Cape Gazette
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Saltwater Portrait

Lewes’ Walt Crafts is most at home on water

By Henry J. Evans Jr. | Dec 13, 2011
Photo by: Henry J. Evans Jr. Walt Crafts displays a model similar to the 20-foot catboat he sails. Crafts learned to sail when he was 11. He worked a variety of jobs, including one writing computer programs for a rocket scientist.

Lewes — Ask Walt Crafts what he’s done over the course of his lifetime, and he says, “Not much, really. Certainly nothing worth writing about.”

But when he takes a few moments to reflect, Crafts talks about learning to sail before he was in his teens, teaching himself how to program an IBM computer when punch-cards were state-of-the-art, and writing computer programs for a rocket scientist working on motors for an aircraft that would become the first to break the sound barrier.

Crafts, a Lewes resident, first came through the town around 1964. He was with a church group from Washington, D.C., that visited Cape May on Labor Day and Memorial Day.

“I knew all about Lewes because I’d come through here for the ferry,” Crafts said.

He and wife Marybeth bought a piece of property in the city and would visit occasionally, traveling from Baltimore where they lived.

“I just had a feeling that Lewes was somewhere, and Rehoboth Beach was nowhere. True, it was on a beach, but Lewes had access to the bay, the park, canal and history. Lewes had so much more to offer. We were comfortable here. I was very happy to move to Lewes,” he said.

Born in Niagara Falls, N.Y., Crafts learned to sail on Lake Ontario. “I had a friend whose father had money and a sailboat. The father didn’t have a problem with letting kids be themselves,” he said.


Takes the helm at 11

When he was 11 years old, Crafts served his first unsupervised night watch on a 40-foot, R-class sloop. “There were about five of us on board. We finished up dinner, and I had the helm. Everybody went below and got into sleeping bags, and I was up there in the dark of night with nothing but the binnacle light to guide me. Eleven-year-old boys can dream up lots of monsters in the dark that they can’t see,” Crafts said, laughing. He said that night he saw dozens of monsters.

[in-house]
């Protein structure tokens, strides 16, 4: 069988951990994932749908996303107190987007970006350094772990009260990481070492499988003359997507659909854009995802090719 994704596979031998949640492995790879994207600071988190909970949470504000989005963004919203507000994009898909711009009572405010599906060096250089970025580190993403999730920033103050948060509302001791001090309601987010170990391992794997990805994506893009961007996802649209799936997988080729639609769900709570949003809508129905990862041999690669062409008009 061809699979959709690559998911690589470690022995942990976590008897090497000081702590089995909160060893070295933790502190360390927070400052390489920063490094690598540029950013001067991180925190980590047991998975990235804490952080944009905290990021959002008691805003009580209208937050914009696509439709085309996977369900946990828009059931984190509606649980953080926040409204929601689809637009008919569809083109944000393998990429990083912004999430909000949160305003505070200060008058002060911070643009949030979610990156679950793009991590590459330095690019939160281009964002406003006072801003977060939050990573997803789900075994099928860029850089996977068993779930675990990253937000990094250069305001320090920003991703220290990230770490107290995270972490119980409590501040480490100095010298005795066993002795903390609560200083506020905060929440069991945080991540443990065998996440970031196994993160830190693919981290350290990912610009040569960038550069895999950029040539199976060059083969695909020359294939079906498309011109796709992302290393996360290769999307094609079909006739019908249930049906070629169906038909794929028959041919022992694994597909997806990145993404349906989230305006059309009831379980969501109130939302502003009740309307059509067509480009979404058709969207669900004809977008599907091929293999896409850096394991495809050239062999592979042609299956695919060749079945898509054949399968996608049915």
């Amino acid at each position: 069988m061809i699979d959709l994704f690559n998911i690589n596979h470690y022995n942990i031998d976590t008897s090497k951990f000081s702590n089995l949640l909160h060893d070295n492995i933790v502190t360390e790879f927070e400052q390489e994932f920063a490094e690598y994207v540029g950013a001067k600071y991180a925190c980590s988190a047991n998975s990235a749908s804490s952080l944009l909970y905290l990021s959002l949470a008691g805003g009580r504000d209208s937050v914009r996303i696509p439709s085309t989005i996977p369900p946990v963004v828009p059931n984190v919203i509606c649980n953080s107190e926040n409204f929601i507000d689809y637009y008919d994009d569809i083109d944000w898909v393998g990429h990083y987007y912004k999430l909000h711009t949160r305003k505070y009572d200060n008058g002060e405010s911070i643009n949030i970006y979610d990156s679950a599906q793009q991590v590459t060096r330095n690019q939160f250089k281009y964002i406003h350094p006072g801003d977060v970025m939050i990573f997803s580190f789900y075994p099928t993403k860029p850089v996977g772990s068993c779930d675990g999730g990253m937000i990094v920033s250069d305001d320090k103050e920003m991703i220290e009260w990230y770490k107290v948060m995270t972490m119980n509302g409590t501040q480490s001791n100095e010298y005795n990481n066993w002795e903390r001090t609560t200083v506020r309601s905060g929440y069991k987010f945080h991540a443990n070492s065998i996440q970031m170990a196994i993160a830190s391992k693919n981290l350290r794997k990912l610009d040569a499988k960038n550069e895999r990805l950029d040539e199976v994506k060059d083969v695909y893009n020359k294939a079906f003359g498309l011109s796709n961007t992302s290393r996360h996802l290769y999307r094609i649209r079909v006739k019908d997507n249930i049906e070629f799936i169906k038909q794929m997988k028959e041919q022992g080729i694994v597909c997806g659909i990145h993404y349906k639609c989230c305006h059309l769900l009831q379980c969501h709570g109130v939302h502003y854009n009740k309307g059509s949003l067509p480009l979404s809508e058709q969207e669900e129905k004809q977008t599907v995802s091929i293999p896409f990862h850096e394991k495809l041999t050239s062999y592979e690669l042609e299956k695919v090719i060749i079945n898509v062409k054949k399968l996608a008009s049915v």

They sailed from Youngstown, N.Y., down Lake Ontario to Hamilton, Ontario.

“I’ve often thought back about that. Eleven years old and the skipper let me be up there running the show. Wonderful experience,” he said.

Crafts said the boat owner eventually let him sail solo. “It was a little iffy, getting sails up and down. Sometimes not everything worked right, and you had to correct for mistakes. We sailed all over Lake Ontario and to Toronto and the RCYC - Royal Canadian Yacht Club. I remember running aground off the Royal Canadian Air Force Base at Trenton, Ontario. They sent their crash boat out after us. It was very exciting,” he said.


Rough seas at 13

On a sailing trip when he was about 13 years old, Crafts said conditions on Lake Ontario were a bit rough.

“All day long we pounded, up and down, up and down, and the mast was like a pile driver on the bottom of the boat. It worked the hull enough that the caulking came out. We were reduced to sticking shreds of T-shirts from inside the boat out, until we could get to shore. I thought we were going to sink,” he said.

Crafts said water was about 18 inches deep on the cabin floor. “It was exciting,” he said.

He said he could always tell when they were nearing Toronto. “Toronto smelled like onions. I have no idea why,” Crafts said. He said sailing season was April through November. “The skipper liked to sail. There might be ice on the waves when we finally pulled the boat out,” he said.

For a while, Crafts worked for Owens-Matheson, a chemicals manufacturer.

“I was in the high-energy fuels division in Niagara Falls,” he said. While there, he worked with a rocket scientist employed by Reaction Motors, the company that developed rocket engines for the Bell X-1. Chuck Yeager would fly the X-1 into the record book, becoming the first man to break the sound barrier.

They would take Yeager’s plane up out of Niagara Airport and fly it out over Lake Ontario. "They’d drop from the B-29 or whatever lifted it up there, and they would ignite it and wooof! Off it would go,” Crafts said.

He said Bell tested rocket engines at Niagara Falls Air Force Base, near his home. “You could hear the rocket tests going off like it was next door, yet it was five or six miles away,” he said.


Still sailing the seas

While in the U.S. Army, Crafts was an aircraft mechanic, and he wanted to learn to fly. For $200 he could have.  “But on a PFC’s salary, $200 was like asking for the moon,” he said. Now afraid that flying could end tragically, he’s sticking with sailing.

“I get my kicks on sailboats. It’s just as dangerous, but somehow it doesn’t seem as dangerous as running a plane into a mountain,” he said.

Today, Crafts owns a 20-foot catboat, significantly smaller than the boat he learned to sail aboard.

He occasionally sails from Lewes to Cape May and back.

“It has one sail with a mast up forward. The cockpit is small enough that it’s great for two people, OK for three, but four people is a little too much for that thing,” he said.

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